GAIL ENTREKIN : To a Daughter Moving On
ABIGAIL B. CALKIN & THERESA HAMMETT-STEINLAGE : Snow Roses
NANCY A. HENRY : Passage
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To a Daughter Moving On Snow Roses Passage


GAIL ENTREKIN
To a Daughter Moving On
 
You say you are calling to tell me
you have slept with a man
and that after all the sturm and drang,
it was not so very big a deal –
that one thing simply lead to another
the way things do, and there was alcohol at the party, and he was someone you
liked, someone 'gentlemanly,' but in the course of events also you discovered he
was not for you, talked too much about cars, and you hope not to see him again, 
hope he won't feel obligated to call.

Too old to be a virgin at 19
you say flatly that you are happy
to be rid of the appellation
with all that it implied of religious
convictions, rigorous standards,
or a failure to engage.

You have once again pushed yourself,
you say, laughing ruefully, out of your hermitage into the world, and yet, really, 
contrary to what so many cultures kill and die for, thrusting bloody sheets out of 
windows for the crowd to see and burning girls who fail the test, really, you are 
no different today than yesterday.
                                  After we hang up I sit thinking how your body 
				has been 
opened and entered by someone I will never meet.

And didn't I lie down under many a stranger in my day, the red wine flowing, and 
did I pay a price?  I say nothing of this.

And also I don't say:
You have crossed over into the world without me.
From here on, a new way of connecting has entered your bones and the body 
from which you were made has become your history, the bodies that enter you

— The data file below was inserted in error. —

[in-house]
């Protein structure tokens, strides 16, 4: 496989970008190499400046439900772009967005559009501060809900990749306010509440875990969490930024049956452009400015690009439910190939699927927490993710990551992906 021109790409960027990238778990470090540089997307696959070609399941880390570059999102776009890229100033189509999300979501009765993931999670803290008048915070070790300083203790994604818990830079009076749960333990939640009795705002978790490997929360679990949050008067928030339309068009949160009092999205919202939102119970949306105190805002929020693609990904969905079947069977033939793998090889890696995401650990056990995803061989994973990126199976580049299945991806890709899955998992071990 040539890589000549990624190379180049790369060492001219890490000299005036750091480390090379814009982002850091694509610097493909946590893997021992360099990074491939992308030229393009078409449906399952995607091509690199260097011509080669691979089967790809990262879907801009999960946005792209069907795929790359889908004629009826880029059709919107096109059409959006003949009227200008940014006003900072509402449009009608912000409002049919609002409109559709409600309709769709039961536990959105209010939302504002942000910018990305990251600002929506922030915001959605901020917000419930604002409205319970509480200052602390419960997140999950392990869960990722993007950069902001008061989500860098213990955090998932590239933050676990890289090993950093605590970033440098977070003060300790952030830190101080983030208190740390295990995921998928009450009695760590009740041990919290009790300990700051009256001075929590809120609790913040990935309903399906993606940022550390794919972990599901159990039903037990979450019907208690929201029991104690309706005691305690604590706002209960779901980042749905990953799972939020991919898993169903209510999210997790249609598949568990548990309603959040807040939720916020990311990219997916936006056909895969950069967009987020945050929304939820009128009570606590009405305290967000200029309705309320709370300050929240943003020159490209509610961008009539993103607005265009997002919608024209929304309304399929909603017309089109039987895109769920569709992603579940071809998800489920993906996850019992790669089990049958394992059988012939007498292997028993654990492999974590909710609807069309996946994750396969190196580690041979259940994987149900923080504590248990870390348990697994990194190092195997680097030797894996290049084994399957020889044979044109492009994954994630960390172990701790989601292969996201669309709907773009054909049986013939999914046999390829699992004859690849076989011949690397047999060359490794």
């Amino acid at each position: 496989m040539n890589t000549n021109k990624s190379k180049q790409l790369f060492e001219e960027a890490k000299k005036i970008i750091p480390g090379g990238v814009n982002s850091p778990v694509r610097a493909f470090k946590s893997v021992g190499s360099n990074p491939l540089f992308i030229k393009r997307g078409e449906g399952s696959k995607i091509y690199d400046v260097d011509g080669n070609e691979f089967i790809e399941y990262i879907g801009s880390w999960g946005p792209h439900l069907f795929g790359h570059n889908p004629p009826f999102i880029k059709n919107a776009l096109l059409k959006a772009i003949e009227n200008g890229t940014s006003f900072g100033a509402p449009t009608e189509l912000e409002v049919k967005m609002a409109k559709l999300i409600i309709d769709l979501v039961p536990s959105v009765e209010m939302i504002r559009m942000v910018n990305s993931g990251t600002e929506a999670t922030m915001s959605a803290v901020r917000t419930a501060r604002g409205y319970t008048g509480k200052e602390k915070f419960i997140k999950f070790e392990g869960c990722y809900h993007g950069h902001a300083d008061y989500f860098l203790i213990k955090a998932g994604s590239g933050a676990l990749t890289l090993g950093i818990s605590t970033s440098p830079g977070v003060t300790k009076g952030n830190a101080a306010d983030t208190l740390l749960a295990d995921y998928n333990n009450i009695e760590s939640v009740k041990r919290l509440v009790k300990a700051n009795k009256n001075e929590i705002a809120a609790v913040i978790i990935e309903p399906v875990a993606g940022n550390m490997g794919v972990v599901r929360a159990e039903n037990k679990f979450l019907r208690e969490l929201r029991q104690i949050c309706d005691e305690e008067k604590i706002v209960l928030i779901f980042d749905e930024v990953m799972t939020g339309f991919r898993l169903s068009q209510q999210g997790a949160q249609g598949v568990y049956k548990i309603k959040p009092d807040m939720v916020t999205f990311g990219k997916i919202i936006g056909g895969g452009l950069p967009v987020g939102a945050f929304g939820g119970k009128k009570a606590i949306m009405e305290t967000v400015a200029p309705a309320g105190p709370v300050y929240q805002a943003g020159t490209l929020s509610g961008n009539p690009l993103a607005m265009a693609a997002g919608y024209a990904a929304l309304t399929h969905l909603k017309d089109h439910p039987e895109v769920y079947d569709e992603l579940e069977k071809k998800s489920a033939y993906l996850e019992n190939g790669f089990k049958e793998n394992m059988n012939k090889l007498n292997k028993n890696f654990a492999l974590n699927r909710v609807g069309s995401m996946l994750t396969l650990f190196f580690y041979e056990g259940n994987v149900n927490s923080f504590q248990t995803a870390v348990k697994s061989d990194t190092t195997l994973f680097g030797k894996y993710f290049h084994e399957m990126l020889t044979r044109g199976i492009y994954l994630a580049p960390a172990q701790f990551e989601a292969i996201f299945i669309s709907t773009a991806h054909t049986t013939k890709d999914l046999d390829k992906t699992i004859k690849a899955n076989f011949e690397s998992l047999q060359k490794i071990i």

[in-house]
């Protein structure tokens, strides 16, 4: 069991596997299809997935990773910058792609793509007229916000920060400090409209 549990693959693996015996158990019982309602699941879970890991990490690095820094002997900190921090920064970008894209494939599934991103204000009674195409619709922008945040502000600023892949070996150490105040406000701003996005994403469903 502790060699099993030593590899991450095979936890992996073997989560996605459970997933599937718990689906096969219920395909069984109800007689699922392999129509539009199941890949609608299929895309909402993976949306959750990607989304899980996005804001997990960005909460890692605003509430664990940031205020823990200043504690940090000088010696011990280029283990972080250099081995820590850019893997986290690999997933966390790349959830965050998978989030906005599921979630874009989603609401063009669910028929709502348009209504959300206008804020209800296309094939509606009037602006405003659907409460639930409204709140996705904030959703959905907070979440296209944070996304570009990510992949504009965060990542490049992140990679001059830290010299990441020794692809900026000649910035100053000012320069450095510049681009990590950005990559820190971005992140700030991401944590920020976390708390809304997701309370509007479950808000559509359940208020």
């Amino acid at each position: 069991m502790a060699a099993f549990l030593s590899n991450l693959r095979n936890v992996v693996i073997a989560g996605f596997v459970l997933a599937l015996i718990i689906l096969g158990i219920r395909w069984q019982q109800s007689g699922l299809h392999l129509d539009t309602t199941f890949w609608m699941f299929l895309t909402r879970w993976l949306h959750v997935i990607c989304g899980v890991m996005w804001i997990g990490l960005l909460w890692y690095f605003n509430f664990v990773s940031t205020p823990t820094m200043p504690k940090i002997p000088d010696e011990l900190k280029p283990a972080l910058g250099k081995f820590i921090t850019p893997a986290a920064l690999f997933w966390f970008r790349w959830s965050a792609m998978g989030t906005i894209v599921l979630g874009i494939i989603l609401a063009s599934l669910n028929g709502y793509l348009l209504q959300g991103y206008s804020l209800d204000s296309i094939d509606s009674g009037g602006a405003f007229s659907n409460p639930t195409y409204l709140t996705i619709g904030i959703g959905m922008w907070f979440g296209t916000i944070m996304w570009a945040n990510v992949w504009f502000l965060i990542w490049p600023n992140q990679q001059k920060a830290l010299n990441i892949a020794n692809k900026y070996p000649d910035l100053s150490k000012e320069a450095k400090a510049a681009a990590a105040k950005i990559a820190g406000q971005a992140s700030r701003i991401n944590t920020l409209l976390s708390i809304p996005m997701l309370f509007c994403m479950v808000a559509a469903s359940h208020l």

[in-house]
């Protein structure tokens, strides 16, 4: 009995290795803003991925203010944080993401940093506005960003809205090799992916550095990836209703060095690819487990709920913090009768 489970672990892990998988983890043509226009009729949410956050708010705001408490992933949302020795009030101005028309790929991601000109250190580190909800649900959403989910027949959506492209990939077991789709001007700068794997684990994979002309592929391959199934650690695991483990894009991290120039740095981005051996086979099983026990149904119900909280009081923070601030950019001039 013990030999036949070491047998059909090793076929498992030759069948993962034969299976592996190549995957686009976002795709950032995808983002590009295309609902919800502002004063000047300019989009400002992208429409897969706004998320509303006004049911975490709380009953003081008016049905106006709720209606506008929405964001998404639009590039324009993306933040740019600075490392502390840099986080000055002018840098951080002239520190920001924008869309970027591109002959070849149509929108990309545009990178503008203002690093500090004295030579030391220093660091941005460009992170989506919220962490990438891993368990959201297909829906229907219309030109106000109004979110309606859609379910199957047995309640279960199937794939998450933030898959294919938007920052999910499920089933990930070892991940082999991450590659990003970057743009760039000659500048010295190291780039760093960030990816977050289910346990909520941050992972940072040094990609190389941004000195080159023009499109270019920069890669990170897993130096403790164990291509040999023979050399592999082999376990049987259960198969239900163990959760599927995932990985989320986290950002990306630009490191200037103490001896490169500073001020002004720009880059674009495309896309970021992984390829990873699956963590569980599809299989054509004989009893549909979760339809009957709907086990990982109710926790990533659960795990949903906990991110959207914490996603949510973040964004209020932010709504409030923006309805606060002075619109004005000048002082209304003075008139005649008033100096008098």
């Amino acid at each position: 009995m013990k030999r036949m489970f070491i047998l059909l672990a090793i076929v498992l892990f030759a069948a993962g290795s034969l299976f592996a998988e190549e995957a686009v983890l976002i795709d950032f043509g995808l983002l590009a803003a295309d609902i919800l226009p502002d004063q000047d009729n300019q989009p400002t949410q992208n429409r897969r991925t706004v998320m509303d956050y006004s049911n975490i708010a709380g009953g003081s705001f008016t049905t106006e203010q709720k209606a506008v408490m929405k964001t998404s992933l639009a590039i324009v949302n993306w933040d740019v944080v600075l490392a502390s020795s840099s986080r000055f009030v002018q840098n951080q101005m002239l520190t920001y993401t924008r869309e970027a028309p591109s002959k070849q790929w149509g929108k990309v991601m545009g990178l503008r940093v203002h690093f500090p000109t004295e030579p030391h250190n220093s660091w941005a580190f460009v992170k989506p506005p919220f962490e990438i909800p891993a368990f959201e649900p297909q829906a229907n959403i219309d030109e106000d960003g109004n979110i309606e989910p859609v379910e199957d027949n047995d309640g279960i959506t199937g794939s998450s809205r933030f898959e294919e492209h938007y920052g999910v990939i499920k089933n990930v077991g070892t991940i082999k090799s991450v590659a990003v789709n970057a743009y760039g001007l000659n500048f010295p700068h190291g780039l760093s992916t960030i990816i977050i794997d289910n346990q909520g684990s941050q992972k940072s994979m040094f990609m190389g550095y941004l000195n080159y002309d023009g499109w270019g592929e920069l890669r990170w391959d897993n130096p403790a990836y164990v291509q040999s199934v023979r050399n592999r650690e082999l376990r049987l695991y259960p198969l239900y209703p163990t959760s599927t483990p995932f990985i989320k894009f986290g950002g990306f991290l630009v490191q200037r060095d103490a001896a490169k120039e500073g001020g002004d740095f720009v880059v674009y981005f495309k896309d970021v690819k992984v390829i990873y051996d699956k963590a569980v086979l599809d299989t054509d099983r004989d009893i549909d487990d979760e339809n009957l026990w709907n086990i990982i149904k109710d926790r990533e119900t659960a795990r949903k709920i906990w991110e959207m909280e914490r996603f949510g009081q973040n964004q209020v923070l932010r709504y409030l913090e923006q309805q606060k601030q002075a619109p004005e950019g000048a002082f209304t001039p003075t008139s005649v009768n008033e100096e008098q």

now, your future.

From the GAIL ENTREKIN''s book Rearrangement of the Invisible 
(Poetic Matrix Press, 2012)


POETRYREPAIRS 13.08:094
I have many things to write unto you but I will not write with pen and ink
--JOHN the theologian

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To a Daughter Moving On Snow Roses Passage


ABIGAIL B. CALKIN & THERESA HAMMETT-STEINLAGE
Snow Roses
The roses have bloomed after another long, white winter: Indian orange, fresh blood red, white edged in yellow like the blinding sun. All can see the roses bloom. It's June, after all. The snow can't last forever-- Better to be blinded by the soft warmth of the white roses Than snow-blind. A single petal falls, warm and white, against the black loam. My tears fall like snow and rose petals: In silence. Snow falls in silence--like some tears. But melts noisily and trickles (more like tears) in warmth. Rose petals fall--but only in the heat--or when the first frost (a harbinger of the snow) falls. Autumn, my autumn of dead debris, My truest love that seizes my body's urn You announce falling leaves and black branches outlined against a white sky. Already I feel the snowflakes chill my skin. But isn't it at that point when autumn greets summer to rob it of its lust and life that the roses are most brilliant, large and full-bloomed. The leaves are at their crest of fiery color too bold to touch? It is at that moment before the first snowflakes (which quickly melt to tears) that the once-supple leaves are too beautiful to bear….
POETRYREPAIRS 13.08: 094
Poetry endangers the established order  of the soul - Plato

To a Daughter Moving On Snow Roses Passage


NANCY A. HENRY 
Passage
The green eaves are all thorned with ice the roadways all are frost and glass at the grocery you buy salt, flour, flakes of coconut innocent as unmarked snow. You are traveling through a dozen worlds at once: this snowglobe of a small town, the great chaotic sea of galaxies the inexhaustible history of God the small rotations of this flawed heartbroken earth dressed for your journey in just your mended mustard coat, your tall son's outgrown boots and last year's scarlet gloves. How brave you are.
POETRYREPAIRS 13.08: 094
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GAIL ENTREKIN : To a Daughter Moving On
ABIGAIL B. CALKIN & THERESA HAMMETT-STEINLAGE : Snow Roses
NANCY A. HENRY : Passage

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